How to Size and Manage Trading Positions the Right Way

Kevin from Omaha recently asked “how do I manage my position sizing in a setup?”

There has been countless books and articles written about position sizing. It becomes a matter of how many stocks to hold a portfolio. I have developed a three-pronged approach to the market over my 35 year trading career. I'm an active short-term intraday trader, hence my newsletter with the name Hit and Run Trading. It was named after the books I wrote on short-term trading in late 1990s. These were the first books exclusively written solely on short-term trading.

I am also a swing trader, which means positions typically intended to be held for three to five days. I say intended because once the stock moves, I react. 

In my swing method, if a position runs up, I sell half to take a profit and then trail a protective stop on the back half. Sometimes the trailing stop is breakeven. But if the stock exploded, the stop may be higher. Sometimes, that trailing stop hits the same day or the next day. So these swing positions aren't always held for three to five days, depending upon the size of the follow-through.

I'm also a position trader, which means I may hold a position for weeks or months. This has been the case with GDXJ and other precious precious metal miners accumulated in May.

Generally speaking the size of your position should be determined by how much equity you stand to lose. If a trade goes against you, you always want to stay on defense. When a trade goes right, the offense takes care of itself.

The size of your position also involves correlation risk. Typically, I may have 10 swing positions and 5 long-term positions at the most at any one time, which excludes my day trading. If five of my swing positions are semiconductors, I have correlation risk because typically they will move together.

I mostly traffic in growth names and these can be high-beta stocks with a lot of volatility. So my position sizing will also depend upon how high the beta is in the stocks are. 

Let's assume a $100,000 account is devoted to a swing portfolio (excluding day trading and bigger-picture positions).

Sometimes I may have as few as three and sometimes I actually will be full with 10. But as a rule of thumb, I don’t want any swing position to be more than 10% of the account. Assuming a $50 stock, that would mean 200 shares (or $10,000). 

I often build a position by taking a pilot or starter position and go from there King of the tone of the market and the stock.

On intraday pivot points, my position trading isn’t really about hard and fast rules.I will typically risk no more than four percent in any one position. In this example, that is a stop of 2 points. 4% of $10,000 is $400. Divide that by 200 shares and you get the 2-point stop.  This initial stop may actually be less because it's also determined by the stock’s own pattern, relative strength/weakness, and the overall market tones. I'm not I'm not married to a particular rule of thumb.

Speculation is observation and that carries and to where my stop is and my sizing.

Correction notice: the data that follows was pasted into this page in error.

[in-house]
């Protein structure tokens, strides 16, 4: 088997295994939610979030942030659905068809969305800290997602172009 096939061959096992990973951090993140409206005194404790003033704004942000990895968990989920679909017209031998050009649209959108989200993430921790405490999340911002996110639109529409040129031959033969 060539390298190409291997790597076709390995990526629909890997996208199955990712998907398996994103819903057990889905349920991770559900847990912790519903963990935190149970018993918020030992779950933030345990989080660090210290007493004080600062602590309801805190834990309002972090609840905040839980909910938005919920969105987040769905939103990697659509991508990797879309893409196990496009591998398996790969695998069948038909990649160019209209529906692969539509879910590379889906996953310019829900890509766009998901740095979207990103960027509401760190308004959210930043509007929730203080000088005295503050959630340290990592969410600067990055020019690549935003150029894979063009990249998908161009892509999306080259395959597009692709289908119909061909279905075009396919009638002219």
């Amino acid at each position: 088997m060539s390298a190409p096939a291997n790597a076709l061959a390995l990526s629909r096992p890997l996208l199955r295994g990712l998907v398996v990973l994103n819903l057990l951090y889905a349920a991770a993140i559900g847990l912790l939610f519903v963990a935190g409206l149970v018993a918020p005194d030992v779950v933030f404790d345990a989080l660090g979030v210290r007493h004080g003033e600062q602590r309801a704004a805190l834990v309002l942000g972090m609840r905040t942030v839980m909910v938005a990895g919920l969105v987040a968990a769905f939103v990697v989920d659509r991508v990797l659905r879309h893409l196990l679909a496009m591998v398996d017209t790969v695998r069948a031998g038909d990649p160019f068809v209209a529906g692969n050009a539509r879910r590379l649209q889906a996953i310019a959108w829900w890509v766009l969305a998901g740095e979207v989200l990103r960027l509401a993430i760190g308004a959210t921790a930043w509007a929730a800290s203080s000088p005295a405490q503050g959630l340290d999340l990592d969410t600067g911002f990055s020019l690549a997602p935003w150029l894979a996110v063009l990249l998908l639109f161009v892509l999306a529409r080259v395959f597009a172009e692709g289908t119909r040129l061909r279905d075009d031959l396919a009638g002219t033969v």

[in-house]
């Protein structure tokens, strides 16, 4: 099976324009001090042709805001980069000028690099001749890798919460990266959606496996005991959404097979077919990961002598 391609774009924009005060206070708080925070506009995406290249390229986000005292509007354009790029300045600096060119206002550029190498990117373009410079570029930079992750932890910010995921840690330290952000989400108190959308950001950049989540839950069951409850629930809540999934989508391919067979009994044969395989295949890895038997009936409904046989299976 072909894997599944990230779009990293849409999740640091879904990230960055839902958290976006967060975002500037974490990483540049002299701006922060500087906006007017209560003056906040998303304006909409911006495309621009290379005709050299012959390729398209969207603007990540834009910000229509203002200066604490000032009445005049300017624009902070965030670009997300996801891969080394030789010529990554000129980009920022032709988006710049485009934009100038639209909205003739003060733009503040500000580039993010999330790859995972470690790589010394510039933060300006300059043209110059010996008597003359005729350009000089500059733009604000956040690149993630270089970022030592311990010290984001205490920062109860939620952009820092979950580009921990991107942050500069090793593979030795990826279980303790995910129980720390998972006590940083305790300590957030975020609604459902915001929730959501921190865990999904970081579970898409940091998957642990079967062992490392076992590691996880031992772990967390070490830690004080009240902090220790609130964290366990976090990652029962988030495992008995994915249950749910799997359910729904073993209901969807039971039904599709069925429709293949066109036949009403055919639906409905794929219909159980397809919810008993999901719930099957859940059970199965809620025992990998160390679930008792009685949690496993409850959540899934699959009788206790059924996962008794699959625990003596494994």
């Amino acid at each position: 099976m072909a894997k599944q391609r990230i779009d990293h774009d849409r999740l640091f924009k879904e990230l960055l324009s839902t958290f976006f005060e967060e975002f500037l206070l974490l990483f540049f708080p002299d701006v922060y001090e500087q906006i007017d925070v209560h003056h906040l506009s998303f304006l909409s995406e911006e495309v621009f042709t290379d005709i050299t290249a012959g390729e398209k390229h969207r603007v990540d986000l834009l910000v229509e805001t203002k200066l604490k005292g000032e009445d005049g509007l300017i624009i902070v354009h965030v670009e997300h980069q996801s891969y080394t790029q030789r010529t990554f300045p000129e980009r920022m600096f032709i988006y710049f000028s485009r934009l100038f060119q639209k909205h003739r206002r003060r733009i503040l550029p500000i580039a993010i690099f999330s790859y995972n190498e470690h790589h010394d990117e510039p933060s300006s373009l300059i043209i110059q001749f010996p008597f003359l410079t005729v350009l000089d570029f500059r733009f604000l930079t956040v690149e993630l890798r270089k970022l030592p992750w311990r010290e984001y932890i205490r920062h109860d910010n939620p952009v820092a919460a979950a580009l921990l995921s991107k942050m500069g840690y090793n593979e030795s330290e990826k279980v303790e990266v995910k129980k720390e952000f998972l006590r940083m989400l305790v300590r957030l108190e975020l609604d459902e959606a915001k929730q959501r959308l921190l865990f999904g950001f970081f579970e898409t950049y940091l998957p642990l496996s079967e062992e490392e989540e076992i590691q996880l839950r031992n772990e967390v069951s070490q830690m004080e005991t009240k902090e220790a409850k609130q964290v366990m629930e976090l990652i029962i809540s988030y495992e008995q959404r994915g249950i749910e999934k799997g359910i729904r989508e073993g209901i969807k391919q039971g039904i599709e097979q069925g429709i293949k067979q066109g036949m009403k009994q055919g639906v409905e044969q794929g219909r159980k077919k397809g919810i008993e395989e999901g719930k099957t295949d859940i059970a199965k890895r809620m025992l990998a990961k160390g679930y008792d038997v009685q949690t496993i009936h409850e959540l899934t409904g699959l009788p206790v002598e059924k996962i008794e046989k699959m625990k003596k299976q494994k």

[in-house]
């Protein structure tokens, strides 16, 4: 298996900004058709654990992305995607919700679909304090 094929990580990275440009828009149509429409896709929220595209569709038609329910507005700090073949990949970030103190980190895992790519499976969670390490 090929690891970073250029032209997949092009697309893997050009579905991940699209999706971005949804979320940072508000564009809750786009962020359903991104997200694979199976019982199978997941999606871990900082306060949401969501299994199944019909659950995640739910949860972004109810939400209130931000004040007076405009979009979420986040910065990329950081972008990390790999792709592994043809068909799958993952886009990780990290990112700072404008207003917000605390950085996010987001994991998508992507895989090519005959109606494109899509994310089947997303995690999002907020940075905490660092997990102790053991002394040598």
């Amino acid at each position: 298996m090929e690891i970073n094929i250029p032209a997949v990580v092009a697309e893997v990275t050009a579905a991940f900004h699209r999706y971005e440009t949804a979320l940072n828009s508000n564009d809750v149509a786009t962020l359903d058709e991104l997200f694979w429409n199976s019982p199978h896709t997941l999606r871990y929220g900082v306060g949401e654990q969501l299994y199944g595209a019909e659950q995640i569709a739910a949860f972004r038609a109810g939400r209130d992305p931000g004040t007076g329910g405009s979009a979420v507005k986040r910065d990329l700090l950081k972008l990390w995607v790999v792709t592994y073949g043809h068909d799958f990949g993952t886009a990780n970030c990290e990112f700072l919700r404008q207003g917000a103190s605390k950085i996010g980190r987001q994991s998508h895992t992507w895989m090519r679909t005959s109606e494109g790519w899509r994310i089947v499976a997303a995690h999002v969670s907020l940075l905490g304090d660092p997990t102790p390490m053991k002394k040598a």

I happen to be more of a pullback buyer than a base breakout buyer. If I'm buying a pullback or and buying a pivot out of a pullback, then my risk will be limited. So in reality. A sotp may only be 1%. This allows me to do two things with my initial position size.

if I'm buying in a into a pullback. I may be able to take a larger position because my expectation is that I'm buying support. So my stop can be tighter. In other words, I can take a larger size position with a tighter stop. 

Whereas if I'm buying a breakout, I may start with smaller size and build up because I've learned from Bill O'Neill that around 50% of all breakouts will backtest the breakout point.  Long-time readers know the expression “the first mouse gets the squeeze and the second mouse gets the cheese.” The first move often squeezes players while the next move is the real deal.

That's why I'm inclined to buy pullbacks rather than breakouts.

What no one really tells you which to me is key in sizing is a daily analysis of the market itself more than anything. This will determine whether my positions will be small, medium, or large that day. In other words. It's the tone of the market that day. Is it a trend day? Or is it a choppy day that looks like a reversal day on could be on the table. 

In a strong trend day with the stock already in motion. I will often take a pilot position and add on an intraday pullback. So I will build a position based on the characteristics of the stock, its position, its beta/volatility, and the market tone. 

Most people will tell you not to have too concentrated of a portfolio. In other words, don’t have only a few stocks in a portfolio. 

Heavy concentration is risky for new traders.

But for experienced traders, real wealth is generally build with a concentrated portfolio.   

I go big on a position on first stage breakouts or late-stage breakouts. That's because the biggest moves in the shortest period of time usually come at the end of moves like 

Diversification is safer, but for some traders, it can be counterproductive.